To learn about the next steps and see some cool screenshots, attend the conferences listed above. Granted, there are still some weeks down the road… what about joining the effort to make it a pleasant wait? :)


Viva Brasil! ODF para todos!

Categories: — josef @ 09:01

As a member of FFII I’m proud to announce that Brasil has defeated Germany 1x0 in the fight against a useless, proprietary, redundant and underspecified office format. Some detail can be found on noooxml.org, more in-depth reports (in Portuguese) at softwarelivre.org.

As a German I’m disgusted how the German Institute for Standardisation handled the fast-tracking on their side. As a matter of fact, I’ve submitted my proposal for Open DIN A4X, a similarly underspecified paper format which deviates slightly from DIN A4 and requires some knowledge of legacy paper handling. Up until now, DIN was unable to provide me with a price tag I’d have to pay to push it through, they didn’t even reply to me. I urge all Germans to come up with other innovative paper formats and submit them to DIN while they have their “summer of 2007 special offer” for fast-tracking such world class ideas.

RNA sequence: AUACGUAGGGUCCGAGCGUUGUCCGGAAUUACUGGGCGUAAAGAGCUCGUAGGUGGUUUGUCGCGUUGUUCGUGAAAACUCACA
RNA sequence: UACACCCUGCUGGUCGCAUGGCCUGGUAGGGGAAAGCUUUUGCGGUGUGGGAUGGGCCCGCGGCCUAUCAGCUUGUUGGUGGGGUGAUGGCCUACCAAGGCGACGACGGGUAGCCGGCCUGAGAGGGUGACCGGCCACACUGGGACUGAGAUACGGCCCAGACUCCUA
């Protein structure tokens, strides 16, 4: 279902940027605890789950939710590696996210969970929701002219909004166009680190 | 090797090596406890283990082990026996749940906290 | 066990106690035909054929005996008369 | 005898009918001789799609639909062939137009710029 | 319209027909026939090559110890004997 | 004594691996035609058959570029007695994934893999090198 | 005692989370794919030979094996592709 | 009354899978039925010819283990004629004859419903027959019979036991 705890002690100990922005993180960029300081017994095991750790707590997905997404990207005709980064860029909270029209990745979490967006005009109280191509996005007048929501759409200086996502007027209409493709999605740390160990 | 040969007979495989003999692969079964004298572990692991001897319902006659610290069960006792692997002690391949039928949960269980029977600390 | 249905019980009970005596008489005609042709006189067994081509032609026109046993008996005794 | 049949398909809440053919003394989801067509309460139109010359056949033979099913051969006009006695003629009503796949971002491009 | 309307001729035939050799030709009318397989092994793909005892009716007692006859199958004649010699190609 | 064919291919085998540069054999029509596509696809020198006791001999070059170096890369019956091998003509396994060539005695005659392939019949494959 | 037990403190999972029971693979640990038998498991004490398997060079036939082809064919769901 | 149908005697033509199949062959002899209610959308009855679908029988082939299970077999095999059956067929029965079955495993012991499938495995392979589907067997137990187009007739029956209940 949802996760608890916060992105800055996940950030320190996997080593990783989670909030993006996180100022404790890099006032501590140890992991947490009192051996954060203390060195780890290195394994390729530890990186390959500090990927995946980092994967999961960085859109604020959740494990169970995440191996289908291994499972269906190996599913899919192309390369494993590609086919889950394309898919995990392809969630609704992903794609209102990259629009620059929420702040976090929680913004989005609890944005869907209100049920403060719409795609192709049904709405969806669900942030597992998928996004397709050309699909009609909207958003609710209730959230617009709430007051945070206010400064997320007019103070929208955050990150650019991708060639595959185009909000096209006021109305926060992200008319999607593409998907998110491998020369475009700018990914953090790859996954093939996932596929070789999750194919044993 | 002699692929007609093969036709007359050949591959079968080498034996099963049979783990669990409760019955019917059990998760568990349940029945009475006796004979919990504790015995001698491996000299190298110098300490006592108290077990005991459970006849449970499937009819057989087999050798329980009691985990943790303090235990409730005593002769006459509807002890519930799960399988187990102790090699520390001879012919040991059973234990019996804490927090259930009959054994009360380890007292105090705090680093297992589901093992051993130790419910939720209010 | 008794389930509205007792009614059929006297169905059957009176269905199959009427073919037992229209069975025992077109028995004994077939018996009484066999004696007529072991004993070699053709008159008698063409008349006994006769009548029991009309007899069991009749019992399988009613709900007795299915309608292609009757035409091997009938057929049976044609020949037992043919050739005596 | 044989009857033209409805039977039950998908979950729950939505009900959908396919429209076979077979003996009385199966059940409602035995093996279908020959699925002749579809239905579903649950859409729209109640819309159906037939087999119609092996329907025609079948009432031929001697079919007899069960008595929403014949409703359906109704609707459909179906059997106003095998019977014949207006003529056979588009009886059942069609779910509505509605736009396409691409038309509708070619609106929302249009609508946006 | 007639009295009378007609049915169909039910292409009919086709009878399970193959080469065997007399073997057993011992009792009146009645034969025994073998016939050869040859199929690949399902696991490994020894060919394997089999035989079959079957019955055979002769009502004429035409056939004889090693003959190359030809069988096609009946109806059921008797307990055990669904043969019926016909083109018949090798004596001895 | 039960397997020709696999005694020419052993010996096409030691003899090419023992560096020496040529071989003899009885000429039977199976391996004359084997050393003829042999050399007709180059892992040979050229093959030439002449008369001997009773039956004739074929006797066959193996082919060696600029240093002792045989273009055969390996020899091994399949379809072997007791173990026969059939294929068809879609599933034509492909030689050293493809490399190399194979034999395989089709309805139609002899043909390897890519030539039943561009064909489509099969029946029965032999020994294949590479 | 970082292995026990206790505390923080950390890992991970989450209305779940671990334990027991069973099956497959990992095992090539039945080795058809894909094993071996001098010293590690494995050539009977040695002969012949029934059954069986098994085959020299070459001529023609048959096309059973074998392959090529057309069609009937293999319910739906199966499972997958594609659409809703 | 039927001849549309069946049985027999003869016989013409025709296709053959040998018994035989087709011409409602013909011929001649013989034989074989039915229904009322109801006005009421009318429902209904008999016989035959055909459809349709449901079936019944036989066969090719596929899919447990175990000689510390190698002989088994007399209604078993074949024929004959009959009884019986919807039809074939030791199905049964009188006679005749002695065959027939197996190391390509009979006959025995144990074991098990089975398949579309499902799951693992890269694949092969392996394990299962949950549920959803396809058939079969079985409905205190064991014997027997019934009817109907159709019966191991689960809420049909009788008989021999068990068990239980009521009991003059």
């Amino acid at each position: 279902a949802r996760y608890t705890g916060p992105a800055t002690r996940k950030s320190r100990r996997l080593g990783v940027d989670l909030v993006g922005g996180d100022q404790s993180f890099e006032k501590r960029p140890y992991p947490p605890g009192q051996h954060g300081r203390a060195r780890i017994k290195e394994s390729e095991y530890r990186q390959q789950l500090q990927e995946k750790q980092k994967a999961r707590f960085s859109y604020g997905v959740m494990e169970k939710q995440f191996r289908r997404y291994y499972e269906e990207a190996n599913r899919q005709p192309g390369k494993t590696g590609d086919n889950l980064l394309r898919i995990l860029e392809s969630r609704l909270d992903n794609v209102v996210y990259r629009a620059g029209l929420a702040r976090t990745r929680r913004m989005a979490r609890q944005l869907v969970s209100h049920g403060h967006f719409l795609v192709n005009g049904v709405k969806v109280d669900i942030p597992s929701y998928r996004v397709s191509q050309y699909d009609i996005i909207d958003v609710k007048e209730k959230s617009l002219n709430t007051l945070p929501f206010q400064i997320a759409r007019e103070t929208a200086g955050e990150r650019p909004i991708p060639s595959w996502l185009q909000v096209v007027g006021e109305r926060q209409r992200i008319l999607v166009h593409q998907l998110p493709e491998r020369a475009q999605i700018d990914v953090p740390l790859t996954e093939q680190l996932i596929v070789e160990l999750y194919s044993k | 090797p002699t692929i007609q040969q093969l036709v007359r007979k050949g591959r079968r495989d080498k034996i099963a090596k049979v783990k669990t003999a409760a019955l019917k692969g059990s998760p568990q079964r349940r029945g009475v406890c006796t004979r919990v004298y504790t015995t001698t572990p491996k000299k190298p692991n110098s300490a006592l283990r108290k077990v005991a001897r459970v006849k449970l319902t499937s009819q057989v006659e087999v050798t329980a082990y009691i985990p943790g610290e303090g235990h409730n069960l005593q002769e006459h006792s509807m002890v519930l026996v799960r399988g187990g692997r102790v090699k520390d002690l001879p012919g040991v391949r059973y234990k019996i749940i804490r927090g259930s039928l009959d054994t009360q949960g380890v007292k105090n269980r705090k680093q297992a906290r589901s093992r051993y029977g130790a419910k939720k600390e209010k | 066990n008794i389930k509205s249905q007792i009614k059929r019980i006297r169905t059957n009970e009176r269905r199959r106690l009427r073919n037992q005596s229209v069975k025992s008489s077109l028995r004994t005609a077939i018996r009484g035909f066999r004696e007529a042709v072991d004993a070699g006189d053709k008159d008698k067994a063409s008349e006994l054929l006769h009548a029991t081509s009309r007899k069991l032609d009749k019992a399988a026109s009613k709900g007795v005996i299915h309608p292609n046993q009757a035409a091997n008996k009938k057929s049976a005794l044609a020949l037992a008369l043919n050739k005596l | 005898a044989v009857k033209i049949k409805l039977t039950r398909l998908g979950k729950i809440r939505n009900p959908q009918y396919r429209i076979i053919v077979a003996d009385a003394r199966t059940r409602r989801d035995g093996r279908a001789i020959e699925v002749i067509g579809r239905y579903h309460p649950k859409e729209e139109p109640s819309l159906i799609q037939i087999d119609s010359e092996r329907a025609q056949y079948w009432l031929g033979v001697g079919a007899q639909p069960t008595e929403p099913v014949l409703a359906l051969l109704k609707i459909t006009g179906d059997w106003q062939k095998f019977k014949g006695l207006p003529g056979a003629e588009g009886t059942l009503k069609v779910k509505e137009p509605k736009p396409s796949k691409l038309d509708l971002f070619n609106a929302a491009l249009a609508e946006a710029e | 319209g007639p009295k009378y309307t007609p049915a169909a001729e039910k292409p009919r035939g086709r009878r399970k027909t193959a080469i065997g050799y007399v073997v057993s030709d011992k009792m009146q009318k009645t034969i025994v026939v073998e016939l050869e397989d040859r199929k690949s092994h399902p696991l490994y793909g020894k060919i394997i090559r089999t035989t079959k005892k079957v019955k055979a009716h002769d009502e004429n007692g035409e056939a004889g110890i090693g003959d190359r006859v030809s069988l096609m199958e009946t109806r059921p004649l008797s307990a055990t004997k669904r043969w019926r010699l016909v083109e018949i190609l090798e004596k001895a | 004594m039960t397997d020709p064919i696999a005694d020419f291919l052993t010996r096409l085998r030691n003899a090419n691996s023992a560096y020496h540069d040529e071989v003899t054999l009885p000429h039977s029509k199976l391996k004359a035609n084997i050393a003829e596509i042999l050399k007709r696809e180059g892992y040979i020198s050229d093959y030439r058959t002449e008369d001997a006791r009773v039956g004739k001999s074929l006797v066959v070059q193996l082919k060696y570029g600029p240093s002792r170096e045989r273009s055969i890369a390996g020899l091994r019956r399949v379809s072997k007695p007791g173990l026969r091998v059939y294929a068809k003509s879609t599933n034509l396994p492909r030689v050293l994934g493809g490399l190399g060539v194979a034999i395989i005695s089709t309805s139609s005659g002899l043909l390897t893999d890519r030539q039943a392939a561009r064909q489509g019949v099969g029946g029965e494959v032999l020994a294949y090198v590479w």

Ruby Hoedown event

Categories: — josef @ 07:04

If you live in or near North Carolina, or if you are rubyist enough to afford a flight to that area, don’t miss the Ruby Hoedown event at the coming weekend which takes place at the RedHat HQ in Raleigh.
Among other great talks about programming in Ruby, Andrea O.K. Wright is going to present slides about game development in Ruby, which includes a section on GGZ technology for online gaming.
Yup - that’s the same technology which is being used in the dominant free desktops and several other games. If you want to know why Ruby powers GGZ, sign up.


Joining desktop and web forces

Categories: — josef @ 14:14

Usually I refrain from bragging about technologies which are still under heavy development. However, since our barefoot friends seem to have a somewhat different position on the integration of online services into the desktop than I have, I’d like to invite fellow developers to see what our common position looks like.